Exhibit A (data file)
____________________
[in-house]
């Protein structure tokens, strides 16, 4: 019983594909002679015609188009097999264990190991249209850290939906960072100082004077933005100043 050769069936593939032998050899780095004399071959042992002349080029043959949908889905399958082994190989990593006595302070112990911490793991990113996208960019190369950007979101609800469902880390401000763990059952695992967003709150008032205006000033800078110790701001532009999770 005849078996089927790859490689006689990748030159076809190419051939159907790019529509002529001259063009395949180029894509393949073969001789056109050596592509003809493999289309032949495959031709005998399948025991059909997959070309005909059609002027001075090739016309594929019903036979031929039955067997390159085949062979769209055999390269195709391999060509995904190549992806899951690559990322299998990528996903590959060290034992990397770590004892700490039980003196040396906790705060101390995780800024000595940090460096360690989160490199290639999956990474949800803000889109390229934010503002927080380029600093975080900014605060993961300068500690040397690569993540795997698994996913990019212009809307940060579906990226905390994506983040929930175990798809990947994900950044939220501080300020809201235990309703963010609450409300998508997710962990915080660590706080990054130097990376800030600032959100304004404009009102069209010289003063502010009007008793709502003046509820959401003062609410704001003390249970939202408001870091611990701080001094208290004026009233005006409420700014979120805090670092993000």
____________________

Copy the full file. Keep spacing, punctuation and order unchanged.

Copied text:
[in-house]
């Protein structure tokens, strides 16, 4: 019983594909002679015609188009097999264990190991249209850290939906960072100082004077933005100043 050769069936593939032998050899780095004399071959042992002349080029043959949908889905399958082994190989990593006595302070112990911490793991990113996208960019190369950007979101609800469902880390401000763990059952695992967003709150008032205006000033800078110790701001532009999770 005849078996089927790859490689006689990748030159076809190419051939159907790019529509002529001259063009395949180029894509393949073969001789056109050596592509003809493999289309032949495959031709005998399948025991059909997959070309005909059609002027001075090739016309594929019903036979031929039955067997390159085949062979769209055999390269195709391999060509995904190549992806899951690559990322299998990528996903590959060290034992990397770590004892700490039980003196040396906790705060101390995780800024000595940090460096360690989160490199290639999956990474949800803000889109390229934010503002927080380029600093975080900014605060993961300068500690040397690569993540795997698994996913990019212009809307940060579906990226905390994506983040929930175990798809990947994900950044939220501080300020809201235990309703963010609450409300998508997710962990915080660590706080990054130097990376800030600032959100304004404009009102069209010289003063502010009007008793709502003046509820959401003062609410704001003390249970939202408001870091611990701080001094208290004026009233005006409420700014979120805090670092993000």